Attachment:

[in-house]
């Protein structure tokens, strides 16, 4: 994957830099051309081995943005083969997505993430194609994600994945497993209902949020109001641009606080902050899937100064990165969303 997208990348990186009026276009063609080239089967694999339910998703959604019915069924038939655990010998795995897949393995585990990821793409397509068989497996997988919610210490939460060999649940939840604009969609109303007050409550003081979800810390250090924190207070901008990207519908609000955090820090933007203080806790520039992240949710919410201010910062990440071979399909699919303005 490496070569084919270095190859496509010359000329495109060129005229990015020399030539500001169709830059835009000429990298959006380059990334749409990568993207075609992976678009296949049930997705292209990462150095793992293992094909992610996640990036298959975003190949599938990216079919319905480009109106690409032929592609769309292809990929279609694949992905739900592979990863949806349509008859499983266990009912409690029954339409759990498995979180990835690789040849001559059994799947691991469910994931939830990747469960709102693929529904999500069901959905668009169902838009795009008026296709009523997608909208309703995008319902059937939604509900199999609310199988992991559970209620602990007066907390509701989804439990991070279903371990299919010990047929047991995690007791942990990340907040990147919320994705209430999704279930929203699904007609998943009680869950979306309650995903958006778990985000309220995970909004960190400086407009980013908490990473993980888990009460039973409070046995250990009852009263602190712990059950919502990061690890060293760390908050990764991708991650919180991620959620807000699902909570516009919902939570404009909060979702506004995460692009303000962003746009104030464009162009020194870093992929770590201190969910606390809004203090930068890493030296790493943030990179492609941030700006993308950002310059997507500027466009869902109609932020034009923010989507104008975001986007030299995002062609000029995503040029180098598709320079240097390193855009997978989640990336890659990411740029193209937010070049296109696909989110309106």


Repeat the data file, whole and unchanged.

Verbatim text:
[in-house]
């Protein structure tokens, strides 16, 4: 994957830099051309081995943005083969997505993430194609994600994945497993209902949020109001641009606080902050899937100064990165969303 997208990348990186009026276009063609080239089967694999339910998703959604019915069924038939655990010998795995897949393995585990990821793409397509068989497996997988919610210490939460060999649940939840604009969609109303007050409550003081979800810390250090924190207070901008990207519908609000955090820090933007203080806790520039992240949710919410201010910062990440071979399909699919303005 490496070569084919270095190859496509010359000329495109060129005229990015020399030539500001169709830059835009000429990298959006380059990334749409990568993207075609992976678009296949049930997705292209990462150095793992293992094909992610996640990036298959975003190949599938990216079919319905480009109106690409032929592609769309292809990929279609694949992905739900592979990863949806349509008859499983266990009912409690029954339409759990498995979180990835690789040849001559059994799947691991469910994931939830990747469960709102693929529904999500069901959905668009169902838009795009008026296709009523997608909208309703995008319902059937939604509900199999609310199988992991559970209620602990007066907390509701989804439990991070279903371990299919010990047929047991995690007791942990990340907040990147919320994705209430999704279930929203699904007609998943009680869950979306309650995903958006778990985000309220995970909004960190400086407009980013908490990473993980888990009460039973409070046995250990009852009263602190712990059950919502990061690890060293760390908050990764991708991650919180991620959620807000699902909570516009919902939570404009909060979702506004995460692009303000962003746009104030464009162009020194870093992929770590201190969910606390809004203090930068890493030296790493943030990179492609941030700006993308950002310059997507500027466009869902109609932020034009923010989507104008975001986007030299995002062609000029995503040029180098598709320079240097390193855009997978989640990336890659990411740029193209937010070049296109696909989110309106």